August 10, 2022 at 7:00 PM

History of weaving in Hartland MI” with Nadine Cloutier

 

How did the tiny settlement in Hartland, MI become the third largest weaving producing community in the country during the 1930-40s?   Well we need look no further than local philanthropist John Robert Crouse Sr.  The idea, the Hartland Area Project, was a social experiment, which attempted to transfer ideals worked through Crouse’s industrial experiences to rural life. When he retired from business, he returned to his boyhood home of Hartland where he would implement a unique social experiment called the Hartland Area Project in 1931.

 

Of all the facets of the Project, the one that gave the most pleasure to many individuals inside and outside the community was the craft industry known as Cromaine Crafts in 1933.

 

Osma (Palmer) Couch was hired by the director of the Project in mid-1933 to come to Hartland from Suffern, New York, where she had established herself as a leading figure in weaving through her writing. She would carry out, with other individuals, the aims of the arts and crafts facet of the Project to “Create Things Useful and Beautiful.”  On February 11, 1934, Cromaine Crafts opened.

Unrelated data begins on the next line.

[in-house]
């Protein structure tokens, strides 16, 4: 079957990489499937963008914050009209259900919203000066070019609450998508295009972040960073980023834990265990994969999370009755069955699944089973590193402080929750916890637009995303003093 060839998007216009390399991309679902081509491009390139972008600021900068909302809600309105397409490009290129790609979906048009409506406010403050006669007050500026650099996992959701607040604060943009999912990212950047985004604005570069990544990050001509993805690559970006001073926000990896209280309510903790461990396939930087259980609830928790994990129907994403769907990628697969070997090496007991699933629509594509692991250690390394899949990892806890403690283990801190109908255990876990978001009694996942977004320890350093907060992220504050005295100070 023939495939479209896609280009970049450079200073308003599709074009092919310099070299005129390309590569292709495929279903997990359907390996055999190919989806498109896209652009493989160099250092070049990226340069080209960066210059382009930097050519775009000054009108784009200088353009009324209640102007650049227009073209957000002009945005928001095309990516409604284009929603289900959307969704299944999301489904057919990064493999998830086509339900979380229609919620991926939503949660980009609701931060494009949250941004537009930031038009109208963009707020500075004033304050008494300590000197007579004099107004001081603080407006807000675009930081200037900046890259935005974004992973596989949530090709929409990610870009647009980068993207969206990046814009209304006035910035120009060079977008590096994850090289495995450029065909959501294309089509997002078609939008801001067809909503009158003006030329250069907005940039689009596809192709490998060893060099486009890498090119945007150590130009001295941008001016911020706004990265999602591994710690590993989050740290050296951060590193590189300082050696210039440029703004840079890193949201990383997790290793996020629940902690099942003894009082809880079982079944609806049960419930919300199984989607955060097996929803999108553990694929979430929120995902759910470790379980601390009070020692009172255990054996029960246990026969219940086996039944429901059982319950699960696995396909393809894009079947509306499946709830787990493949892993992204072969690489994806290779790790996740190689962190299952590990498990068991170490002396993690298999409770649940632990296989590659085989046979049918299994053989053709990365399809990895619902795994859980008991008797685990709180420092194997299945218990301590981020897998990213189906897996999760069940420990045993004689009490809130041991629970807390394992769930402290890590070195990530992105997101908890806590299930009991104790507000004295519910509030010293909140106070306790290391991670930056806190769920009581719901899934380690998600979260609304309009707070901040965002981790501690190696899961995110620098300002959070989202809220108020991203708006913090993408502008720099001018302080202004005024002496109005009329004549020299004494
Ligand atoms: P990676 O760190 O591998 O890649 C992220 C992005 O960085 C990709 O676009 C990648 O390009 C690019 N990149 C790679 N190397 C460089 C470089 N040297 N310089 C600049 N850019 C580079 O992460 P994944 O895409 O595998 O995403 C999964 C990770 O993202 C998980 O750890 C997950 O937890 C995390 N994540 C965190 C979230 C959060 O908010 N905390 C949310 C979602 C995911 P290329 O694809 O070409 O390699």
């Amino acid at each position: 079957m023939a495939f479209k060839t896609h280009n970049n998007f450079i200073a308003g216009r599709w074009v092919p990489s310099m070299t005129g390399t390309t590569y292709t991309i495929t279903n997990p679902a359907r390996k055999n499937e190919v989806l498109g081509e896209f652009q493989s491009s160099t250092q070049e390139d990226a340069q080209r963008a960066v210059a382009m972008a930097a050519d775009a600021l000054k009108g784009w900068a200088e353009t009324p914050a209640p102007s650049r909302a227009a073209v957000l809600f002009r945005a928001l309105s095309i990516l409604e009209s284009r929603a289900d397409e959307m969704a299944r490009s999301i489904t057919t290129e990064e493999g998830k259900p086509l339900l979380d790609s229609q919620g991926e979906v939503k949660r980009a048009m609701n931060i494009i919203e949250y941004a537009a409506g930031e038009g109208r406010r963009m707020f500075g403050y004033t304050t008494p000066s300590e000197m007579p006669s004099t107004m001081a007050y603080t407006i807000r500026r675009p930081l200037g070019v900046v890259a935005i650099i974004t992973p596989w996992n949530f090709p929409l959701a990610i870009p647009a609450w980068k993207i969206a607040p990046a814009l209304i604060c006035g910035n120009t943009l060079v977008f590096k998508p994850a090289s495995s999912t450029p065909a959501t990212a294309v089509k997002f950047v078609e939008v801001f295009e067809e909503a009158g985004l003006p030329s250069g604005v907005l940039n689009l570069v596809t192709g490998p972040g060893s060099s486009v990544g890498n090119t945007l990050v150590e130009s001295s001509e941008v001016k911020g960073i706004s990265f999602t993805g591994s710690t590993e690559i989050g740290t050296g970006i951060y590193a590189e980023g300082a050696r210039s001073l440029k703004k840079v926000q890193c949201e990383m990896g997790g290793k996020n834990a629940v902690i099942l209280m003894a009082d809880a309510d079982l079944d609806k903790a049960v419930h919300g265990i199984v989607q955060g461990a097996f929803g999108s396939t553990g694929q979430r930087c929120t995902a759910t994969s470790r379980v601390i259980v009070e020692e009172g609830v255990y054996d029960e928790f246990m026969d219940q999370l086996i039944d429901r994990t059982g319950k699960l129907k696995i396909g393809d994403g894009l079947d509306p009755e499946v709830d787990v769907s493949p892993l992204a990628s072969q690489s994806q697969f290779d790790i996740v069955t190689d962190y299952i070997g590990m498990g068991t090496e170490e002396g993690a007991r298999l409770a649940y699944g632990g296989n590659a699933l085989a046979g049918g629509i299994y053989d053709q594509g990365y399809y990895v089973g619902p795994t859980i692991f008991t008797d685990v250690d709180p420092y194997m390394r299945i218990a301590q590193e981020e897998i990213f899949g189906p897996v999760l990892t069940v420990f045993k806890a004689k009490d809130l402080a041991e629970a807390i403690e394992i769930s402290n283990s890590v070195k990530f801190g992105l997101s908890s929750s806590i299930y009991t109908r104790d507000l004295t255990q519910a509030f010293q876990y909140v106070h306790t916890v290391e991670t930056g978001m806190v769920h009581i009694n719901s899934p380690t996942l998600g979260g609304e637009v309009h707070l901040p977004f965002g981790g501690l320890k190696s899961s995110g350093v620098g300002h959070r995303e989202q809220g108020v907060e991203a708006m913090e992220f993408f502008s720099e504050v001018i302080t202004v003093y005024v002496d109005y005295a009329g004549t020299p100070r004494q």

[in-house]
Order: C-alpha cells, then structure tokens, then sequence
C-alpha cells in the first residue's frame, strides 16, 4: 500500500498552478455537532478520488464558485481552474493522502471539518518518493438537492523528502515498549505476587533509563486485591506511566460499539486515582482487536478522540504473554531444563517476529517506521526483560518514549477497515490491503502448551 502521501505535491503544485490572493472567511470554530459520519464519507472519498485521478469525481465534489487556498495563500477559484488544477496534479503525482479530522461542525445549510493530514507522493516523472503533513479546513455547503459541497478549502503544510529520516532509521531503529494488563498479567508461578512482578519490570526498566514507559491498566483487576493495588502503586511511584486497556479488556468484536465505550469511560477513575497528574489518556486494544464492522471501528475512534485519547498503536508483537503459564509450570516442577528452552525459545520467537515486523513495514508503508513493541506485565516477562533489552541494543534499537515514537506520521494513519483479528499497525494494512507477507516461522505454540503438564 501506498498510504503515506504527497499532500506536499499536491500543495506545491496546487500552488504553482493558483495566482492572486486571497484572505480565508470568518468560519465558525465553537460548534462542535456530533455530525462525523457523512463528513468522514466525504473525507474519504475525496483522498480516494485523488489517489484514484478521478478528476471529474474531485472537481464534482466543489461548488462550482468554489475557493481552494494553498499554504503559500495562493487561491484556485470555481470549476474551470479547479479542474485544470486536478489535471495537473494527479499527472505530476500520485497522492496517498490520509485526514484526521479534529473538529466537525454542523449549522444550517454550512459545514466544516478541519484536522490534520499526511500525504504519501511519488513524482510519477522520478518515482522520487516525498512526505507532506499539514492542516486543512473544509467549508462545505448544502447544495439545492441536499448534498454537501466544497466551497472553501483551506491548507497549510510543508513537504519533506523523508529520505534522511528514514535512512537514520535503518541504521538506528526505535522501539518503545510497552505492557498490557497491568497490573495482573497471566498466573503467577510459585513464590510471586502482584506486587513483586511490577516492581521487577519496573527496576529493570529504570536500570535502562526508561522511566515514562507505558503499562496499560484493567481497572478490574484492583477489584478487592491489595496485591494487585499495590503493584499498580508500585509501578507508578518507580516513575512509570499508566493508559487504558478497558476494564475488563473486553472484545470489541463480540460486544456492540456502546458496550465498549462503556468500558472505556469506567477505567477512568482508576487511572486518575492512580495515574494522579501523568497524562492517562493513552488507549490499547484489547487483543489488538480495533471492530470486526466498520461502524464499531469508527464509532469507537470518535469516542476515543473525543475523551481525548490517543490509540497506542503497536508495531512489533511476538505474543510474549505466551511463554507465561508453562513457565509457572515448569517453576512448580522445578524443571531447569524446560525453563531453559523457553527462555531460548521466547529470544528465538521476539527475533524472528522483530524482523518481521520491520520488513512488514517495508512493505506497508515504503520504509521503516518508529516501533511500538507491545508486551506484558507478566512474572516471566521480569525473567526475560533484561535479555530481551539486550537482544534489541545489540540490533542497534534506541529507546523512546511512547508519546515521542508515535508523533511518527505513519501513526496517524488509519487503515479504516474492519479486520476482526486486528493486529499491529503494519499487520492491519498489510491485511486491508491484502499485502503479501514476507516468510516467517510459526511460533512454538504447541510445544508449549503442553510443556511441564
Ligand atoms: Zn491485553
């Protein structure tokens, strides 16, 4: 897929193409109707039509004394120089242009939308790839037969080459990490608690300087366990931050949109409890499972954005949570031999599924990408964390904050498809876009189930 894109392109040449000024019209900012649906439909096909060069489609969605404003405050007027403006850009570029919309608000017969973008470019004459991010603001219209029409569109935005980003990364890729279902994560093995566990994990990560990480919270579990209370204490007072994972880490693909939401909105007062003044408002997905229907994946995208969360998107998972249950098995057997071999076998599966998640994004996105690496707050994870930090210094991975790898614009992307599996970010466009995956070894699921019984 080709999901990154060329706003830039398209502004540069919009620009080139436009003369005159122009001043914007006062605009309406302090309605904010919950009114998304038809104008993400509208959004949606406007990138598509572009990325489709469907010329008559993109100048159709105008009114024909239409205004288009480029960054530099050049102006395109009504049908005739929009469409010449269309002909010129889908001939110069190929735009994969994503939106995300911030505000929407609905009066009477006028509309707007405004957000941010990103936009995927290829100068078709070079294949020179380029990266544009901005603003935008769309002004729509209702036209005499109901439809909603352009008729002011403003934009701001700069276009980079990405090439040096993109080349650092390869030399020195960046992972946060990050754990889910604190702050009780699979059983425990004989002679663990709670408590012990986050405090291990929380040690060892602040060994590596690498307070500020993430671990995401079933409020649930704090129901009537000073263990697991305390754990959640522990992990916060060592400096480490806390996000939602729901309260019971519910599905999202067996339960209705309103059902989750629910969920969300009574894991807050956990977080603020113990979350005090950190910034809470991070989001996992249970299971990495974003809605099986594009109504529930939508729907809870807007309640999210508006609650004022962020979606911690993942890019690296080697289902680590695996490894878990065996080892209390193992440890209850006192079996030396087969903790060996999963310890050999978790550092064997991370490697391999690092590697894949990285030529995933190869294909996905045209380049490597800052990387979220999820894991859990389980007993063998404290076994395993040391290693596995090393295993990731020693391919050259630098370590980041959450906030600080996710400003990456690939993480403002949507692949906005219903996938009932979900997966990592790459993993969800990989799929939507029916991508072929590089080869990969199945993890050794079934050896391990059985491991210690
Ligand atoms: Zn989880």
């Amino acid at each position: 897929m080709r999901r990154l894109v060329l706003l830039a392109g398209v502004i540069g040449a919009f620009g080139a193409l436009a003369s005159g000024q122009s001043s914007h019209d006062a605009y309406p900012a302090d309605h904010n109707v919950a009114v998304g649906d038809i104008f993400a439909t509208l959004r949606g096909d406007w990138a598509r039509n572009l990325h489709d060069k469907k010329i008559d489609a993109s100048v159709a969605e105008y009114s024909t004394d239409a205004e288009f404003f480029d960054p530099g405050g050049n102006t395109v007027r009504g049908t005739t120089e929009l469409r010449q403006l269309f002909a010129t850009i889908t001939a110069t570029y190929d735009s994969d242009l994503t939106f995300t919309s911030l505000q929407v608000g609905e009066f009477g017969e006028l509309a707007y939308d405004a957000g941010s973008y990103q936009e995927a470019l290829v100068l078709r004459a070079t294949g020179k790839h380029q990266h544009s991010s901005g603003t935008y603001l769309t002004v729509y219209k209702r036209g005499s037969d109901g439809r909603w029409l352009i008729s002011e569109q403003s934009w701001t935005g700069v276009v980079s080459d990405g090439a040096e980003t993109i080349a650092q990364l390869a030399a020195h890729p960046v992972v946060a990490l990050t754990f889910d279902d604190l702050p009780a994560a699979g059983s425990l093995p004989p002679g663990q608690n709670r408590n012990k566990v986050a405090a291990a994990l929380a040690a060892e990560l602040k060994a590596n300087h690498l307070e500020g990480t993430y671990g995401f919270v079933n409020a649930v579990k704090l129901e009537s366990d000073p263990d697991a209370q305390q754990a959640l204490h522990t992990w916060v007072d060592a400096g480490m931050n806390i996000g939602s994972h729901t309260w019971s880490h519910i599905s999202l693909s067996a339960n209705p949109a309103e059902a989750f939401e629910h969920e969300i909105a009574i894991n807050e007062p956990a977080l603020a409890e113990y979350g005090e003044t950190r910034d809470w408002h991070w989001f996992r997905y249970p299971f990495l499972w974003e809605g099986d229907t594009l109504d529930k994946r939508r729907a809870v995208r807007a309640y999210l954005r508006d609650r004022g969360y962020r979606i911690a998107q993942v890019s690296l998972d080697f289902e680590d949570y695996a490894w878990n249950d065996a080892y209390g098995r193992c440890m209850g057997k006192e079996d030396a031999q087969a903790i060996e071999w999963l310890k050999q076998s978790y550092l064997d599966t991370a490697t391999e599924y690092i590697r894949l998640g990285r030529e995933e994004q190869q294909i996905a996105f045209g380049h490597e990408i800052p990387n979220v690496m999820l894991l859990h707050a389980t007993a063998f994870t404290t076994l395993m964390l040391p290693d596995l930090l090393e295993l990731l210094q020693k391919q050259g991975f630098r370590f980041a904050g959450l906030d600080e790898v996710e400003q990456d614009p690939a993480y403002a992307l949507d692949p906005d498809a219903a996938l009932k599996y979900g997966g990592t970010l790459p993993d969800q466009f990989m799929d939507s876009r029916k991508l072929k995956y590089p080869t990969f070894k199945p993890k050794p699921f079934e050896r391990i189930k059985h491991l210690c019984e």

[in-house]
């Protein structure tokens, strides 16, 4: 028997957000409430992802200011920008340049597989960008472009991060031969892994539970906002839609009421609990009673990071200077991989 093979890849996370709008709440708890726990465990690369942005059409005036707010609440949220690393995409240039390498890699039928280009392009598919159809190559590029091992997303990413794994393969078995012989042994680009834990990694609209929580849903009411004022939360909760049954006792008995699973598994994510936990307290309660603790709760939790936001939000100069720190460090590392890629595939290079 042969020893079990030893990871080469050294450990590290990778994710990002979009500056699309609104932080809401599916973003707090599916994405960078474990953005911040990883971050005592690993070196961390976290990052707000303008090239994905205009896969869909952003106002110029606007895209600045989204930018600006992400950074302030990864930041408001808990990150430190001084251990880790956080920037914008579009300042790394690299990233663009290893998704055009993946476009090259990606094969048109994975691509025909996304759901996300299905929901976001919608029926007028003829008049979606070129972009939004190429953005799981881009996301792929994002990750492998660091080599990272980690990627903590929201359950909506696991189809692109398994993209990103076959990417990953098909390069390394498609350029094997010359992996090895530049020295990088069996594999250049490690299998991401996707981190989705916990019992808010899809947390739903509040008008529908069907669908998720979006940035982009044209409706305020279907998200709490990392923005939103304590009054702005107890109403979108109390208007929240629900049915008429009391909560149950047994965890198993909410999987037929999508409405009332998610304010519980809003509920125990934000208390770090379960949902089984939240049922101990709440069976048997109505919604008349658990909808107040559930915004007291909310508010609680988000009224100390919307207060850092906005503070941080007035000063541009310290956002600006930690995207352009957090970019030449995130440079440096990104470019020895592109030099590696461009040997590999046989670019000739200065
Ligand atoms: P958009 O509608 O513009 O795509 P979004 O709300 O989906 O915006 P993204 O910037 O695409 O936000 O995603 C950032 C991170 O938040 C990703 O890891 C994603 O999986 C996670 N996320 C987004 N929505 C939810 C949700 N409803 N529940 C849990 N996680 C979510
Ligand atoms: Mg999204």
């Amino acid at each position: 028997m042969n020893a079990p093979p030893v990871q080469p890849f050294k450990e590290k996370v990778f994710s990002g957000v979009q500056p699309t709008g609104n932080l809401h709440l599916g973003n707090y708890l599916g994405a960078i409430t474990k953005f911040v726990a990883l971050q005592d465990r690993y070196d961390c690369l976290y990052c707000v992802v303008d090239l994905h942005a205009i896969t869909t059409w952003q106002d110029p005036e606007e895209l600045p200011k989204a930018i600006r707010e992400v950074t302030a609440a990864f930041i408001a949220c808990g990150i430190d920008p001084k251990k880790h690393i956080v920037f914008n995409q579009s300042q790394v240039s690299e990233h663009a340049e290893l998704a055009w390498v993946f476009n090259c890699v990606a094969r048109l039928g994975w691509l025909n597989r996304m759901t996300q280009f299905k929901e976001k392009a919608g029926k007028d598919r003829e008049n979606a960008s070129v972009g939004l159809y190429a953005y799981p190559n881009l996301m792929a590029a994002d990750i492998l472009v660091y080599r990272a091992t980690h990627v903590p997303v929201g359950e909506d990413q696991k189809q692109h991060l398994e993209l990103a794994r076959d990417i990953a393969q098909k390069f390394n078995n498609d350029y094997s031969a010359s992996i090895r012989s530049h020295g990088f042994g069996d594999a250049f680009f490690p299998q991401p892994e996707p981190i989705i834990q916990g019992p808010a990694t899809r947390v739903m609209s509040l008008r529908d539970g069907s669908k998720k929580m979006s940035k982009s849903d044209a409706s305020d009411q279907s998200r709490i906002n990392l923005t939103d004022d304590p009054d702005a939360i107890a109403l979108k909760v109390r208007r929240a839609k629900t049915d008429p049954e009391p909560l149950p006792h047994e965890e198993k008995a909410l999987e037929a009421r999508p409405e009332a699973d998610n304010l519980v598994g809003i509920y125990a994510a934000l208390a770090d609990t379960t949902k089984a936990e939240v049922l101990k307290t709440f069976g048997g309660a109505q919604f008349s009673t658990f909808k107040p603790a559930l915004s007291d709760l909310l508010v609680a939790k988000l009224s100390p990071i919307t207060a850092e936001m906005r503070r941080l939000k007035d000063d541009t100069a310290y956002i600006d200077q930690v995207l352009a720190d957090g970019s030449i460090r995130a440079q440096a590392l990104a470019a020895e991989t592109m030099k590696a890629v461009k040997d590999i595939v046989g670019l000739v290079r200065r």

You will learn about Milo Gallinger a furniture and loom maker who Osma later marries. Find out about the many classes offered through Cromaine Crafts, Martina Lindahl, a spinner and weaver was hired to help with the growing business, additional teachers brought in from Berea, Kentucky, the first National Weaving Institute held at Waldenwoods on June 5-19, 1938 and the birthplace of the Michigan League of Handweavers in July 1959 and more.

 

 

 

Brief Bio:  Nadine Cloutier has been a fiber artist since high school where she was introduced to weaving on a 4-harness floor loom. Shortly after moving to Brighton MI in 1987 she began working for Hartland Consolidated School as the Community Education Enrichment Coordinator and later as Editor of the local paper Community Life.

 

It was through work that she discovered the rich history of the Hartland Area. She joined the Hartland Area Historical Society and the Black Sheep Weavers Fiber Guild in 1991. As a volunteer she became President of the HAHS and local historian for both organizations. Her research led her to coordinate and edit the publication of a comprehensive history book titled “Hartland: Weaving the Past with the Present.”

 

Now retired she enjoys weaving, rug hooking, doll making and traveling with her husband.

 

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